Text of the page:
J. Independent Physician Advisor Review

On February 10, 2006, SMAART forwarded Sandt-Mika's appeal file to Insurance Appeals, LTD., an independent review organization. (AR 32, 77.) Dr. Robert Slack, a psychiatrist, was the independent physician advisor who reviewed the information Sandt-Mika and her providers had submitted to SMAART. (AR 31, 80.) In his written assessment dated February 17, 2006, Dr. Slack summarized and analyzed the medical documentation submitted in support of Sandt-Mika's claim. Dr. Slack concluded that Dr. Pantano's November 11, 2005 MHTPS form diagnosing Sandt-Mika with "actute stress disorder" lacked any psychiatric or mental status evaluation, and that "the information historically necessary for this diagnosis according to DSM IV standards is absent from the record." (AR 78.) Dr. Slack observed that Dr. Velasco's notes reflect that Sandt-Mika was "concerned about her job due to having been moved to a new position, experiencing significant conflict with the new supervisor, and being fearful that she would be fired." (AR 78.) Dr. Slack noted that Dr. Velasco evaluated Sandt-Mika's mental status as "completely normal with the exception of some sadness and anxiety." (AR 78.) He finally observed that while Dr. Velasco diagnosed Sandt-Mika with major depression, "the information necessary for this diagnosis was absent from the record." (AR 78.)*fn8 Finally, Dr. Slack noted that Sandt-Mika conceded in her written appeal that her "psychiatric symptomatology was a direct result of what she perceived as a hostile work environment." (AR 78.)

Based on his review of the file, Dr. Slack concluded that "[t]here is no evidence in this record that Ms. Mika lost the option or choice of performing the essential requirements of her own occupation from 10/19/05 to the present due to any psychiatric disorder." (AR 79.) Dr. Slack noted that "[t]here is no evidence to support a psychiatric disability . . . " and that "[c]linical findings suggest the presence of significant work conflict with subsequent psychiatric symptomatology. This is important but it represents a human resource difficulty and/or a legal issue, not a psychiatric disability." (AR 79.) Dr. Slack concluded that the "objective information does not support an inability to perform job duties" and stated:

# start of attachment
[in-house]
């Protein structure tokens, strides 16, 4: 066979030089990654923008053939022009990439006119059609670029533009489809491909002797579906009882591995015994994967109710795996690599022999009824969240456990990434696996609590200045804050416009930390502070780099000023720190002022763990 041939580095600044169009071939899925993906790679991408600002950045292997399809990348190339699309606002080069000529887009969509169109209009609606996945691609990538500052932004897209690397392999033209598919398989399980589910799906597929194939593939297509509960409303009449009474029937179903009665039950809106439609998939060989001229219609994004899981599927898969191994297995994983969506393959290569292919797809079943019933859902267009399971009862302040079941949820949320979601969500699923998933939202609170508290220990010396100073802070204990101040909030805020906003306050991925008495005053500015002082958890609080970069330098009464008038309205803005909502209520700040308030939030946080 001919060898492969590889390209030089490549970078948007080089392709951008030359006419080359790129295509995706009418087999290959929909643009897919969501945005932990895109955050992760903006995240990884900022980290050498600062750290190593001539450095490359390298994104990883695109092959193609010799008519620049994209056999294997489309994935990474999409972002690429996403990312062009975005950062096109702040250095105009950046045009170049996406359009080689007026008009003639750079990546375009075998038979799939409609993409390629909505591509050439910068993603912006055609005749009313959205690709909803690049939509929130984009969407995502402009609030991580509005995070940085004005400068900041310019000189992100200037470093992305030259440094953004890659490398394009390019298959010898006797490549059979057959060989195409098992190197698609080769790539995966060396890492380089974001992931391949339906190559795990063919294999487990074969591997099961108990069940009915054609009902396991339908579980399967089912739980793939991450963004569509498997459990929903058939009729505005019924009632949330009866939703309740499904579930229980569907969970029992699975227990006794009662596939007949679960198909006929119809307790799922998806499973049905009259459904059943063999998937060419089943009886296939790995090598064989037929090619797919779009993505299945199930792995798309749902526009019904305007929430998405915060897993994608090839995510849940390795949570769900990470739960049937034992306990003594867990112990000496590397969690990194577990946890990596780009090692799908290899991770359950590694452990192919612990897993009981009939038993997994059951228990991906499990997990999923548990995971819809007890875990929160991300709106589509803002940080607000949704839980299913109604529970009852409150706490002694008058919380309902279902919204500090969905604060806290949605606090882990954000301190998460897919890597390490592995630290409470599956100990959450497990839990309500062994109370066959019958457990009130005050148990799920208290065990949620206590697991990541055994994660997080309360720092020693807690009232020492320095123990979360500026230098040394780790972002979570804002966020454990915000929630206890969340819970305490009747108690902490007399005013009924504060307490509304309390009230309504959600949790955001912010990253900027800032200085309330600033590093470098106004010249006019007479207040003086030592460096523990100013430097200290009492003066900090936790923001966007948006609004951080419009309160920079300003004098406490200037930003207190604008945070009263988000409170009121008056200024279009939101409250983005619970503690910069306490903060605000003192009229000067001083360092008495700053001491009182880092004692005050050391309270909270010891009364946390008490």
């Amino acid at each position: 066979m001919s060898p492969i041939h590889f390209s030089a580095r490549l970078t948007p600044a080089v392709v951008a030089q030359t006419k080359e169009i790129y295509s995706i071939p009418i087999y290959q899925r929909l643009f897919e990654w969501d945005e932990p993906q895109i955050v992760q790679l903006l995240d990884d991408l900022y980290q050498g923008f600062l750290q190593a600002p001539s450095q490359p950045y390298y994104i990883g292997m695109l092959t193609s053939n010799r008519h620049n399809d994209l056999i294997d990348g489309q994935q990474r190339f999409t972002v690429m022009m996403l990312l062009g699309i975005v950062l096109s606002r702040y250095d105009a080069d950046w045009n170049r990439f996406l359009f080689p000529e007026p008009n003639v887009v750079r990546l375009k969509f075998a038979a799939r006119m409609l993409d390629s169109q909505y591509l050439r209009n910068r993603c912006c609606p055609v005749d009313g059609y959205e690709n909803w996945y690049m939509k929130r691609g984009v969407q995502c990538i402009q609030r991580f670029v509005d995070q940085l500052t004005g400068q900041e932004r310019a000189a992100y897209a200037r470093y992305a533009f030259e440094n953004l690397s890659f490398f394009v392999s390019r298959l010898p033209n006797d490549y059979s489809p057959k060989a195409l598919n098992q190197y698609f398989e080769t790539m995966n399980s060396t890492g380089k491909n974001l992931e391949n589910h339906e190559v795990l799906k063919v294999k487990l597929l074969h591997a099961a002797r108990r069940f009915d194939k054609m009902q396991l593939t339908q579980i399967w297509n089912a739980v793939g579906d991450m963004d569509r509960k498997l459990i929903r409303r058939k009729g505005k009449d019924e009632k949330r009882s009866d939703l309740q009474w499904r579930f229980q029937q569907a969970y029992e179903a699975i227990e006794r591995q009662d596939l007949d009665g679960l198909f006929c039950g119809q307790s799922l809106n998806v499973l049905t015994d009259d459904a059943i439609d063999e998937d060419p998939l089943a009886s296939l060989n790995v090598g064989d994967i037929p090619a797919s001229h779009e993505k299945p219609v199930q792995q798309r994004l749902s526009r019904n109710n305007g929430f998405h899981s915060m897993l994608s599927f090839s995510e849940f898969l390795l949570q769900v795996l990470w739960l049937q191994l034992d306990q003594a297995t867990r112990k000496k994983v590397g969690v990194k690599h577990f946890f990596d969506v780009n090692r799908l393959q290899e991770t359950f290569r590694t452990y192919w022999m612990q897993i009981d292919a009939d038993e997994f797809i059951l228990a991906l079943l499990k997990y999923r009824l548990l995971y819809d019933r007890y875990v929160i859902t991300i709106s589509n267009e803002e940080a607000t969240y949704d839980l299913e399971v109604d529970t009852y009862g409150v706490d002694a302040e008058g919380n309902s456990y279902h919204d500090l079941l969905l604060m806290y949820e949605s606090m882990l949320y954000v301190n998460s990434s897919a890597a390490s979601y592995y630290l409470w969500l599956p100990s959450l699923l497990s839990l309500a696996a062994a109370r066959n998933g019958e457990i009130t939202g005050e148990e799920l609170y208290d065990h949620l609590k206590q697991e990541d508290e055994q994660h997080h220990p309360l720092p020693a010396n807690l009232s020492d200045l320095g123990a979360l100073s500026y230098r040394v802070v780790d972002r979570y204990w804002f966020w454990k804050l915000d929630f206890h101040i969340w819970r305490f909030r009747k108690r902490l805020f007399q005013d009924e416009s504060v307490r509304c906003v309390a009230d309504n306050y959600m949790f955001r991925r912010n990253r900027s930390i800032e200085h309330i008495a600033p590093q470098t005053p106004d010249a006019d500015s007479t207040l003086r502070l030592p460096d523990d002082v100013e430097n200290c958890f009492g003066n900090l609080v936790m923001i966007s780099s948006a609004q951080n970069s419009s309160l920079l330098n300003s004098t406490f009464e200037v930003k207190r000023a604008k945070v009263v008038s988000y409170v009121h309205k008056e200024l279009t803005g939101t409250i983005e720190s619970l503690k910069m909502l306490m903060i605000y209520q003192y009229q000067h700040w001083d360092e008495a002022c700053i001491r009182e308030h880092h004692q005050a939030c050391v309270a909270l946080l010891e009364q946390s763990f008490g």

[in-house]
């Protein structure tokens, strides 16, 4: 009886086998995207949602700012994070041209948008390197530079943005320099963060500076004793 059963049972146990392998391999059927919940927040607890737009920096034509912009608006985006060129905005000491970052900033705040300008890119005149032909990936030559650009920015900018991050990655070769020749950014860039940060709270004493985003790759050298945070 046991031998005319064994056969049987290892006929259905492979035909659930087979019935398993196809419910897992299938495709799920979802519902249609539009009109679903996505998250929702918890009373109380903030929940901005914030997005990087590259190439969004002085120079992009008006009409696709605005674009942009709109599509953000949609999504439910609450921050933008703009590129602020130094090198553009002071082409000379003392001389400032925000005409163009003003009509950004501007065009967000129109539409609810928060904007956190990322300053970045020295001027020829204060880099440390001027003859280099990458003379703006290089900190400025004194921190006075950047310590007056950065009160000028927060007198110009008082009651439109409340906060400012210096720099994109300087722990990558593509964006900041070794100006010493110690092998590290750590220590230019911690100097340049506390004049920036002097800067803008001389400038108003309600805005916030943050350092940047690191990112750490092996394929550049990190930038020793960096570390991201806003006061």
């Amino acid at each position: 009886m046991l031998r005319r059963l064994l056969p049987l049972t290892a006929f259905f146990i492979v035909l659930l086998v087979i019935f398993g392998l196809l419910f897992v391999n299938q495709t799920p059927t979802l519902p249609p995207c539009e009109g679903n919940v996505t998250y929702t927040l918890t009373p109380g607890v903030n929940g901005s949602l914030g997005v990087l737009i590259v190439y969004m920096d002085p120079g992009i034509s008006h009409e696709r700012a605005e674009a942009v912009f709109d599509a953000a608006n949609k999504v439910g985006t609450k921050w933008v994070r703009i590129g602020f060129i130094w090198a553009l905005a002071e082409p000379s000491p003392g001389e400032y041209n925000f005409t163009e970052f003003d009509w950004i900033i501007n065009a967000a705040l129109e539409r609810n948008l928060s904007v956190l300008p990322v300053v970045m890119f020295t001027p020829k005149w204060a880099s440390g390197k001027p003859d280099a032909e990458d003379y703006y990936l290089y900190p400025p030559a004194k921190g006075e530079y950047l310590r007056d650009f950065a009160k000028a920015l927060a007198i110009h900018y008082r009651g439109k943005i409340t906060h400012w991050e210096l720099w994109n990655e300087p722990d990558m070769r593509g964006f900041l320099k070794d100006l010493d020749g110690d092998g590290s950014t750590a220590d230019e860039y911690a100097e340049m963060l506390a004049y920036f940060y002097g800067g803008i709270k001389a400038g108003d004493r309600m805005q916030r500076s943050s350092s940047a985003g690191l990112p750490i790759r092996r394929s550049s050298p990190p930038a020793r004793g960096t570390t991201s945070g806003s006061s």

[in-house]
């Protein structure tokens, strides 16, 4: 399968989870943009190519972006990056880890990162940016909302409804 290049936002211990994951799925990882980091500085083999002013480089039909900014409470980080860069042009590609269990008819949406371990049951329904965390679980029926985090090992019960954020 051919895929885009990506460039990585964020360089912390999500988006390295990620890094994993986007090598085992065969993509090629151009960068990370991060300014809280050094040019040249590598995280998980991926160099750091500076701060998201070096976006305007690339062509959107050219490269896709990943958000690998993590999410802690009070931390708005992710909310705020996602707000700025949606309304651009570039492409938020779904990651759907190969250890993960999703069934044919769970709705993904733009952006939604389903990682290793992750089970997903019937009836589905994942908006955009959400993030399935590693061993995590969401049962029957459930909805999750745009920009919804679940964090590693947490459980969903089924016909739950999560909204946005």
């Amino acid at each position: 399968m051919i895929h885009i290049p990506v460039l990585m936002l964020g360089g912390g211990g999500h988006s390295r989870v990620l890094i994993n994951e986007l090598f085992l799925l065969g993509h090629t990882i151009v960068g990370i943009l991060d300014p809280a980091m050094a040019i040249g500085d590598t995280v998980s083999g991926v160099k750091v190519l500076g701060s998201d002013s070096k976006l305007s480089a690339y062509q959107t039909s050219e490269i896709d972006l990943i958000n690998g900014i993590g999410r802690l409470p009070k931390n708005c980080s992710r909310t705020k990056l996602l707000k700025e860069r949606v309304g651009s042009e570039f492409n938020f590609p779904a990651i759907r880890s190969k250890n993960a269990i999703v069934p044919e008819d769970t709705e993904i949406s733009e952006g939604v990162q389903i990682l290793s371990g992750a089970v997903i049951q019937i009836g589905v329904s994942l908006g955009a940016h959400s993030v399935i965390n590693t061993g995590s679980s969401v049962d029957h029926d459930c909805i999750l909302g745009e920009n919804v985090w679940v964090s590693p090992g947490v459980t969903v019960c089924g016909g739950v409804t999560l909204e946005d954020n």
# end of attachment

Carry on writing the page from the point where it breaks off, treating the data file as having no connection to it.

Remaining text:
It should be noted that there is no psychiatric hospitalization, psychosis, delirium/ dementia, or suicidal/homicidal behavior. There is no evidence of a chronic mental illness with long-term treatment. There is no evidence of any acuity or a high level of current psychiatric care. This does not support a disability. (AR 79.)

The SMAART Quality Review Unit received Dr. Slack's report, decided to uphold the denial of Sandt-Mika's disability claim, and notified Sandt-Mika of its decision by telephone and letter dated February 20, 2006. (AR 28-31, 71-72.) The letter referred to the medical information received from Dr. Pantano, Dr. Velasco and Ms. Wleklinski, and stated that Sandt-Mika "received treatment for the diagnosis of acute stress reaction." (AR 71.) The letter also discussed Dr. Slack's conclusions:

The independent physician advisor, a psychiatrist, indicated that it should be noted that there was no evidence of psychiatric hospitalization or the symptoms of psychosis, delirium/dementia or suicidal/homicidal behavior. He commented that there was no evidence of a chronic mental illness requiring long-term treatment. He indicated there was no evidence of a high level of acuity related to a psychiatric condition. He stated that this medical information does not support disability.

(AR 71-72.) The Quality Review Unit further stated that "[a]lthough some findings are referenced, none are documented to be as severe as to prevent you from performing the duties of your job as a Manager of Quality M&P Process, with or without reasonable accommodation from October 19, 2005 through the day prior to return to work." (AR 72.) On April 13, 2007, Sandt-Mika initiated this lawsuit against the Plan to recover short-term disability benefits. (Compl. ¶ 1.) [Dkt 1.]